ANKARA, (Reuters) – Turkey’s parliament voted in a first round on Thursday to change the constitution to lift a ban on women students wearing the Muslim headscarf at university, a measure opposed by the secular elite.
The secular establishment, which includes army generals, judges and university rectors, fears ending the ban would undermine the separation of state and religion, one of the founding principles of the modern Turkish republic.
Prime Minister Tayyip Erdogan, who heads the Islamist-rooted ruling AK Party, has pledged to uphold secularism but says he wants to allow the headscarf on the campus to boost religious and personal freedoms.
Two-thirds of Turkish women wear headscarves and many stopped going to university after a ban on wearing them in public institutions was extended to universities in 1989.
In the final vote of the first round, the planned amendment to the constitution to end the ban was approved by 404 parliamentarians to 92, easily exceeding the required two-thirds majority of 367.
The amendment, sponsored by the AKP and the opposition MHP, is expected to be approved in a final round of voting on Saturday as both parties have more than the two-thirds majority in seats between them.
It is one of the most significant moves on religious issues in predominantly Muslim but secular Turkey since a military coup in 1980 that led to a crackdown on individual rights.
Those opposed to lifting the ban see the headscarf as a symbol of their worst fears that Turkey could eventually slide into Islamic sharia law as practised in neighbouring Iran.
The ban was significantly tightened in 1997 when Turkey’s army generals, acting with public support, ousted a government they deemed too Islamist.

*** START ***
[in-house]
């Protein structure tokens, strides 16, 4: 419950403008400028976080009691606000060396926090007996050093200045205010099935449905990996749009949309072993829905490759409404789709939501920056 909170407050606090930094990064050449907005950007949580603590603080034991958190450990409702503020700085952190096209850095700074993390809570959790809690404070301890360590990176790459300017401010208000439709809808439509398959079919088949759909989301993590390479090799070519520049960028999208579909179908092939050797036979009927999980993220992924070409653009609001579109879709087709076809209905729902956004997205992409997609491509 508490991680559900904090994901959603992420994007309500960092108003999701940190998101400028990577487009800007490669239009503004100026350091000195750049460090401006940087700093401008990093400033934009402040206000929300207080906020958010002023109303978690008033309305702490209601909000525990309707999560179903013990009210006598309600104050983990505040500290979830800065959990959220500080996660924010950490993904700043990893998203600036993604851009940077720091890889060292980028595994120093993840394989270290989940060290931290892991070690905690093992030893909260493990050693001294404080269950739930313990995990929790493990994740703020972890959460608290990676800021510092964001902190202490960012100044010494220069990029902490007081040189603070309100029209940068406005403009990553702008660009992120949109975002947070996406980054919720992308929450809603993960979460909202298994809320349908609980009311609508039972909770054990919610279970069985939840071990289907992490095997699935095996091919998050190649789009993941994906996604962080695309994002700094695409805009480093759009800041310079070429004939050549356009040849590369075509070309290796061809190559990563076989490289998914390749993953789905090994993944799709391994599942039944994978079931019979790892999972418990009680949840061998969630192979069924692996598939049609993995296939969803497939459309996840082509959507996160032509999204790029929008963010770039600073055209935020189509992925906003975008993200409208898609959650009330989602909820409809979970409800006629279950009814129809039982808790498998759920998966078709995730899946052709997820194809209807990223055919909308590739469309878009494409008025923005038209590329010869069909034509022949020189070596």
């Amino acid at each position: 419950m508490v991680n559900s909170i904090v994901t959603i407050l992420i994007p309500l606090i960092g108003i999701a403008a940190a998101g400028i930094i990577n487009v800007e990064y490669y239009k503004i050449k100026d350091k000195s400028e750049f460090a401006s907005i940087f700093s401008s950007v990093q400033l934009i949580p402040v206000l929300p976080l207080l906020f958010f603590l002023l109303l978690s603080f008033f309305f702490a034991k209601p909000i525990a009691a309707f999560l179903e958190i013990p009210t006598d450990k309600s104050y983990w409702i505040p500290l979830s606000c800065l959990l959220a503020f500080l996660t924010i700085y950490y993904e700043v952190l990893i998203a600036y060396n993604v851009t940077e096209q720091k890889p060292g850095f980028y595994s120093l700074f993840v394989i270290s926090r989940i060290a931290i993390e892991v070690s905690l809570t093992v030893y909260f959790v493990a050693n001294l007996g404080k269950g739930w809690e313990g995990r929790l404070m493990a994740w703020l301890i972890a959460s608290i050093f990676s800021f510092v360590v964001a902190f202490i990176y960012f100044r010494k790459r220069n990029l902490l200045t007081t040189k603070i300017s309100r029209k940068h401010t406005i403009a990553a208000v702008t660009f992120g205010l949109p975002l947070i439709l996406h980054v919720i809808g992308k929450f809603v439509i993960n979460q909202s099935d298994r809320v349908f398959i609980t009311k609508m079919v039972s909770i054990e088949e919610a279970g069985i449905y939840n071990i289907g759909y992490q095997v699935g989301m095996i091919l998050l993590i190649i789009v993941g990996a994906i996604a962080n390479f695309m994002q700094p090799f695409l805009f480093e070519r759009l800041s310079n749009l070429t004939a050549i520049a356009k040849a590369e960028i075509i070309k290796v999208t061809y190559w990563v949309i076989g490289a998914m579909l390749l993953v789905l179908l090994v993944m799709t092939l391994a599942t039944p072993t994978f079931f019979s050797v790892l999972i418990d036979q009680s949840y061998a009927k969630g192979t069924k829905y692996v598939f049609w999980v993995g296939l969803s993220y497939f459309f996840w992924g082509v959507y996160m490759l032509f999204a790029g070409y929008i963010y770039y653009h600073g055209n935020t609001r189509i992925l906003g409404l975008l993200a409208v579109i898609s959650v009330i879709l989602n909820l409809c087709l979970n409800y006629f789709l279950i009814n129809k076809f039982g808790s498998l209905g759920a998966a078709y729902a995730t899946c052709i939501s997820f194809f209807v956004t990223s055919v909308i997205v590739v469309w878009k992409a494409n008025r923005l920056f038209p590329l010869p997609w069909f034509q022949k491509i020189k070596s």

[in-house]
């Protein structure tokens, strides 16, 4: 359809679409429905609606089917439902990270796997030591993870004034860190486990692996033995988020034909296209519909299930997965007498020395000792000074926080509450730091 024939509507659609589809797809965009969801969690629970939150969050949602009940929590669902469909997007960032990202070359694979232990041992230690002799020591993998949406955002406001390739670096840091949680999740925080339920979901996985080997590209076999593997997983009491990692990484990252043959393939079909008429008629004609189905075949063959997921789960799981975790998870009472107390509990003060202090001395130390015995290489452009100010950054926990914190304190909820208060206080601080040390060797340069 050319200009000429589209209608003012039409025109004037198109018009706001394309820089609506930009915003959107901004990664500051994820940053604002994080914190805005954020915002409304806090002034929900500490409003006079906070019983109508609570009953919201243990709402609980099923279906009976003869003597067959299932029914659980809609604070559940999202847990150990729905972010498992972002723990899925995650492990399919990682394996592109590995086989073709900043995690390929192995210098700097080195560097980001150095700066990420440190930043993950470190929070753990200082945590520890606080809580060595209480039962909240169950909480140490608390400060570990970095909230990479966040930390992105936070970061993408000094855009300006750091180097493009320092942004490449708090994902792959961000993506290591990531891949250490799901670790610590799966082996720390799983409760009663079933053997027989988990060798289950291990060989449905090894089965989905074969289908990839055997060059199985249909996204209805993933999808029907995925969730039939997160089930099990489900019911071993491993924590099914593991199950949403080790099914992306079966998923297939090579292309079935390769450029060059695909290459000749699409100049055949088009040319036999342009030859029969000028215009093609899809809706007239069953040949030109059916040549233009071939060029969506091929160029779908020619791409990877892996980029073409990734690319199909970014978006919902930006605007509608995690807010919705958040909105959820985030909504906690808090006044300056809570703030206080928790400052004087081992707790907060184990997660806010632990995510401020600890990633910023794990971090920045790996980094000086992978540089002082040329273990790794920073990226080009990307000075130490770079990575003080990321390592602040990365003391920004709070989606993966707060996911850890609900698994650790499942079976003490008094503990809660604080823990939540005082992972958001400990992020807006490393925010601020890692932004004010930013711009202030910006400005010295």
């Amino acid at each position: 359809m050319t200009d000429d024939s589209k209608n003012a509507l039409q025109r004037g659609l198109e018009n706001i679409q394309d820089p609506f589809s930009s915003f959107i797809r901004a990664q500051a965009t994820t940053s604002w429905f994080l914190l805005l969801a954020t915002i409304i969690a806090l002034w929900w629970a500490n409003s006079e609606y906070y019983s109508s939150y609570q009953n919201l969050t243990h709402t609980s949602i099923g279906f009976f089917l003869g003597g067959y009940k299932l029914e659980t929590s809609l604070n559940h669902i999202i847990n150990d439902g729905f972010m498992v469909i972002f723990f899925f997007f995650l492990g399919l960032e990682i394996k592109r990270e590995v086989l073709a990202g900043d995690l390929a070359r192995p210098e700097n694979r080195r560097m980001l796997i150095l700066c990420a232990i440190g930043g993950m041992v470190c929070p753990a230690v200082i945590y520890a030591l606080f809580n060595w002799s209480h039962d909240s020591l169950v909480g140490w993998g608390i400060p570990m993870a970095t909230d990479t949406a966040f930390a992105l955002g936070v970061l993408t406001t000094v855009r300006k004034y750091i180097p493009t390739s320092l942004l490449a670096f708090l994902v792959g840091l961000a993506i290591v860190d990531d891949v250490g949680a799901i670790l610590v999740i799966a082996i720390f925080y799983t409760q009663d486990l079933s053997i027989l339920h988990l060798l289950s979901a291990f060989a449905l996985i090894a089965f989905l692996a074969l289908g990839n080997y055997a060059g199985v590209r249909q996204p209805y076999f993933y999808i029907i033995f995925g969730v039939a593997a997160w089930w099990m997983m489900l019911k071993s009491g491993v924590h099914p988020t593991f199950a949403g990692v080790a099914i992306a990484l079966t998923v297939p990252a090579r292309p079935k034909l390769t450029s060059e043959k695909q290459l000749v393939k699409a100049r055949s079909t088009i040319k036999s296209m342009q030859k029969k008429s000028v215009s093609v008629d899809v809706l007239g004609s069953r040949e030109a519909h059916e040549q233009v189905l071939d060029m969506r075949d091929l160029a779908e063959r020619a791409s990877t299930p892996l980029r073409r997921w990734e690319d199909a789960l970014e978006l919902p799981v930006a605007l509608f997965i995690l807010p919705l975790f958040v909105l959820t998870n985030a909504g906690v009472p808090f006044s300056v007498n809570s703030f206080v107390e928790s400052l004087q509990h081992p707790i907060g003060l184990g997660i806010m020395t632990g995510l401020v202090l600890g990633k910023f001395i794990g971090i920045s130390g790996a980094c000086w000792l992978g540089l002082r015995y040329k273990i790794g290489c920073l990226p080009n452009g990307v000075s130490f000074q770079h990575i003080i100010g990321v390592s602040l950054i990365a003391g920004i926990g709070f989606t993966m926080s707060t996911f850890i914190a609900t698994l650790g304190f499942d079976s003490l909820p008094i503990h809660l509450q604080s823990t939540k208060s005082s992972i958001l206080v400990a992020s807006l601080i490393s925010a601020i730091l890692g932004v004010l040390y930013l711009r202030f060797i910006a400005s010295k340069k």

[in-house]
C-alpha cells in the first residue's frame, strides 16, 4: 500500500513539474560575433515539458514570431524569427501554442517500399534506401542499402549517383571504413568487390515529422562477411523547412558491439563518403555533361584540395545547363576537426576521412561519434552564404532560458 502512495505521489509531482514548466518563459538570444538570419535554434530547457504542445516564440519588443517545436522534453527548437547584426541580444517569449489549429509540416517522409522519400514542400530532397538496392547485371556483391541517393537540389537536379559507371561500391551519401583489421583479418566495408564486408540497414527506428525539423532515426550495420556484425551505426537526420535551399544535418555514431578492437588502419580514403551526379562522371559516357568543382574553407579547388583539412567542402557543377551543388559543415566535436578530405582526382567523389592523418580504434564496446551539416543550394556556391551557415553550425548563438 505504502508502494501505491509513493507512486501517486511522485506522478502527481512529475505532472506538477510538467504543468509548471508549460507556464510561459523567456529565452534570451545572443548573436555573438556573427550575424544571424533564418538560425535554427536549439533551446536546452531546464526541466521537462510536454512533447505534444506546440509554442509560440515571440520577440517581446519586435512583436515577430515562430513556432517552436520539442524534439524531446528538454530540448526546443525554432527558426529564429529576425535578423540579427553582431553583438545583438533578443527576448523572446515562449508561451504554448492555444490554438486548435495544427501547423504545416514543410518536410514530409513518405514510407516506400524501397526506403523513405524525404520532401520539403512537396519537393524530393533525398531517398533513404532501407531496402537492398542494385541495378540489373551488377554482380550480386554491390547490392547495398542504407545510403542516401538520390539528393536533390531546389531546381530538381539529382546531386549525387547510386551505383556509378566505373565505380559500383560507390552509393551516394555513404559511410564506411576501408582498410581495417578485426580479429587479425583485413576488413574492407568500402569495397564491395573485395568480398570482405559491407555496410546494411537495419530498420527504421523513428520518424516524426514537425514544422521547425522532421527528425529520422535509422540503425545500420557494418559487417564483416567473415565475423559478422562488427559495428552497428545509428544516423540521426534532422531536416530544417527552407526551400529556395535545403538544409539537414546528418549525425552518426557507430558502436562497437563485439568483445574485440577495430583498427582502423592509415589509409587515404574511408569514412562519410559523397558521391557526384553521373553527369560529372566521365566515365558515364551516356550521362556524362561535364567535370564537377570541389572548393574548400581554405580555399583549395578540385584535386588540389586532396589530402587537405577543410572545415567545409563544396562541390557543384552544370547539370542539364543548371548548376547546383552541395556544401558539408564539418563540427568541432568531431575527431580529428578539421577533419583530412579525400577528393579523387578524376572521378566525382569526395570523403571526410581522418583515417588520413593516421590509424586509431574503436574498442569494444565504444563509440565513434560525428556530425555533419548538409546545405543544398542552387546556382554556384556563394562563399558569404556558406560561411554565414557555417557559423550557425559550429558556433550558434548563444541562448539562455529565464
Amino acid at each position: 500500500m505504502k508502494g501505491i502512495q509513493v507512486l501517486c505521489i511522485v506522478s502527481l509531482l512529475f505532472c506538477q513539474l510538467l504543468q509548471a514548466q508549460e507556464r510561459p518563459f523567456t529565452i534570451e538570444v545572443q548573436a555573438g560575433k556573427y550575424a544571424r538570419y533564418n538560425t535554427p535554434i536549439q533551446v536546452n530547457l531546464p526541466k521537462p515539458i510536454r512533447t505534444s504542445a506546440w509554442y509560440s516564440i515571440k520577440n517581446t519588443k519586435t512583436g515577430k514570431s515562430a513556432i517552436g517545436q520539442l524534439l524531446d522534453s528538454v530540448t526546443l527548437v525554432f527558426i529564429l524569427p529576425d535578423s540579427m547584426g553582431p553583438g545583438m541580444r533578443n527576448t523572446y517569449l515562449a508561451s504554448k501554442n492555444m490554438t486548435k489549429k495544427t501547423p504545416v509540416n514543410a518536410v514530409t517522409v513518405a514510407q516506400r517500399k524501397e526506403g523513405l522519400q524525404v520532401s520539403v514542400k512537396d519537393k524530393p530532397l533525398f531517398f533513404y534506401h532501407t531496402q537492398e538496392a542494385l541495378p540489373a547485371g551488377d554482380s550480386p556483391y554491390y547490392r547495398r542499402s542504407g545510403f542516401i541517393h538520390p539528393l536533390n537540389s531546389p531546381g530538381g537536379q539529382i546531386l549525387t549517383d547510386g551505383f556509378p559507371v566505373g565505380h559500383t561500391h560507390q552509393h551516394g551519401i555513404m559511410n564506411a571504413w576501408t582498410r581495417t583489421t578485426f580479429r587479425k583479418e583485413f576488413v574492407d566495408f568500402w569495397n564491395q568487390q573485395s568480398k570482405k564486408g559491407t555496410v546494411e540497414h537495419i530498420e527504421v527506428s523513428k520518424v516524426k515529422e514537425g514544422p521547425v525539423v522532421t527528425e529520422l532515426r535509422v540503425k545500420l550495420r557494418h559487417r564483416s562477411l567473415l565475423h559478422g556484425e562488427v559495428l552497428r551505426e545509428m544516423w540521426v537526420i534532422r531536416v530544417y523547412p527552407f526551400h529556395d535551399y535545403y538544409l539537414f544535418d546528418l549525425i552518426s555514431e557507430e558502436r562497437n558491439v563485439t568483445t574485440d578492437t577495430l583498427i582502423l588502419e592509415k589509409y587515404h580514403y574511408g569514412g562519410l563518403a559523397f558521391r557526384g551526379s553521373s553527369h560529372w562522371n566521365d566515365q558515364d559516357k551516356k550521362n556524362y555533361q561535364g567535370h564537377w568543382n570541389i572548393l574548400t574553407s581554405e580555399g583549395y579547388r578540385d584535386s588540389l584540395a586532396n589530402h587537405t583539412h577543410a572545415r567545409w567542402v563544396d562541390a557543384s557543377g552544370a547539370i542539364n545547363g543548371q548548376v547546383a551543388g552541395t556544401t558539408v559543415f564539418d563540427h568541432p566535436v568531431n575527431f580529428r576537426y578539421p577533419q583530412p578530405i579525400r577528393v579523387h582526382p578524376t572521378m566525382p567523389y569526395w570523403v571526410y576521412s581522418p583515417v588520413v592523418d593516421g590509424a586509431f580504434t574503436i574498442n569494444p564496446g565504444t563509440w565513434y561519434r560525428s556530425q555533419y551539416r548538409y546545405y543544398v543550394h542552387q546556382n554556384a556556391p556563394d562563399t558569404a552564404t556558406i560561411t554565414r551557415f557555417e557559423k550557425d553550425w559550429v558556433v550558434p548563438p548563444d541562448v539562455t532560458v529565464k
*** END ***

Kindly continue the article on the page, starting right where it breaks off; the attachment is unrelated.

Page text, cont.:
More than 120,000 secular Turks in the capital Ankara and other cities held rallies on Saturday against lifting the ban.
Secular rallies last year against the AK Party’s choice of Abdulla Gul, a former Islamist, as president helped prompt an early parliamentary election.
Deniz Baykal, leader of the main opposition Republican People’s Party, has threatened to go to the Constitutional Court if the ban is lifted.
Financial markets are closely following the headscarf debate. “We do not expect this to result in a political crisis, but we are concerned that the government’s attention will be diverted away from the much-needed structural reforms in the meantime,” said economist Yarkin Cebeci at JP Morgan Chase.
The government has been criticised for slowing down reforms required to join the European Union as well as failing to pass promised key social security changes.
Under the planned change, the headscarf ban would remain in place for teachers and civil servants.